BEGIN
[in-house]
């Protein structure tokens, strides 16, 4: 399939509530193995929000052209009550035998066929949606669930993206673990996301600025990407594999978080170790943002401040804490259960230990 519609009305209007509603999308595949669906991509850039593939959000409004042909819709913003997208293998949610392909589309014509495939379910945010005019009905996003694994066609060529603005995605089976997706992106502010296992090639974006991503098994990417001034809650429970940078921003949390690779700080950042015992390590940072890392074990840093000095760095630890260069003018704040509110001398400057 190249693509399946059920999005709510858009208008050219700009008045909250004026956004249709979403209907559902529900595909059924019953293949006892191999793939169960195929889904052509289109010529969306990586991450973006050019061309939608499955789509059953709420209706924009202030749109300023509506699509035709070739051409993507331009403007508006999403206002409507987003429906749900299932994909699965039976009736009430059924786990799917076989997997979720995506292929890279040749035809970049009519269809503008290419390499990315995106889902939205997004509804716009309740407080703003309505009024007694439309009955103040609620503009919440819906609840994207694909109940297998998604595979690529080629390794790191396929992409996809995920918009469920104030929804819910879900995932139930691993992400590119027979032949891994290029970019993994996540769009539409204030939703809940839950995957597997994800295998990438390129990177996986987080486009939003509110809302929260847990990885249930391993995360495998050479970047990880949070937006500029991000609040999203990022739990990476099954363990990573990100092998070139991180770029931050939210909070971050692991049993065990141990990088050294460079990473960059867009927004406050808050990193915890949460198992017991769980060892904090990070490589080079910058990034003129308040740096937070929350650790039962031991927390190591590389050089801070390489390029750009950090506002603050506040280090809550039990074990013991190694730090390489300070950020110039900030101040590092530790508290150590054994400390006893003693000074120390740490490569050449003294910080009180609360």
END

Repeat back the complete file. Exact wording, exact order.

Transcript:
[in-house]
């Protein structure tokens, strides 16, 4: 399939509530193995929000052209009550035998066929949606669930993206673990996301600025990407594999978080170790943002401040804490259960230990 519609009305209007509603999308595949669906991509850039593939959000409004042909819709913003997208293998949610392909589309014509495939379910945010005019009905996003694994066609060529603005995605089976997706992106502010296992090639974006991503098994990417001034809650429970940078921003949390690779700080950042015992390590940072890392074990840093000095760095630890260069003018704040509110001398400057 190249693509399946059920999005709510858009208008050219700009008045909250004026956004249709979403209907559902529900595909059924019953293949006892191999793939169960195929889904052509289109010529969306990586991450973006050019061309939608499955789509059953709420209706924009202030749109300023509506699509035709070739051409993507331009403007508006999403206002409507987003429906749900299932994909699965039976009736009430059924786990799917076989997997979720995506292929890279040749035809970049009519269809503008290419390499990315995106889902939205997004509804716009309740407080703003309505009024007694439309009955103040609620503009919440819906609840994207694909109940297998998604595979690529080629390794790191396929992409996809995920918009469920104030929804819910879900995932139930691993992400590119027979032949891994290029970019993994996540769009539409204030939703809940839950995957597997994800295998990438390129990177996986987080486009939003509110809302929260847990990885249930391993995360495998050479970047990880949070937006500029991000609040999203990022739990990476099954363990990573990100092998070139991180770029931050939210909070971050692991049993065990141990990088050294460079990473960059867009927004406050808050990193915890949460198992017991769980060892904090990070490589080079910058990034003129308040740096937070929350650790039962031991927390190591590389050089801070390489390029750009950090506002603050506040280090809550039990074990013991190694730090390489300070950020110039900030101040590092530790508290150590054994400390006893003693000074120390740490490569050449003294910080009180609360």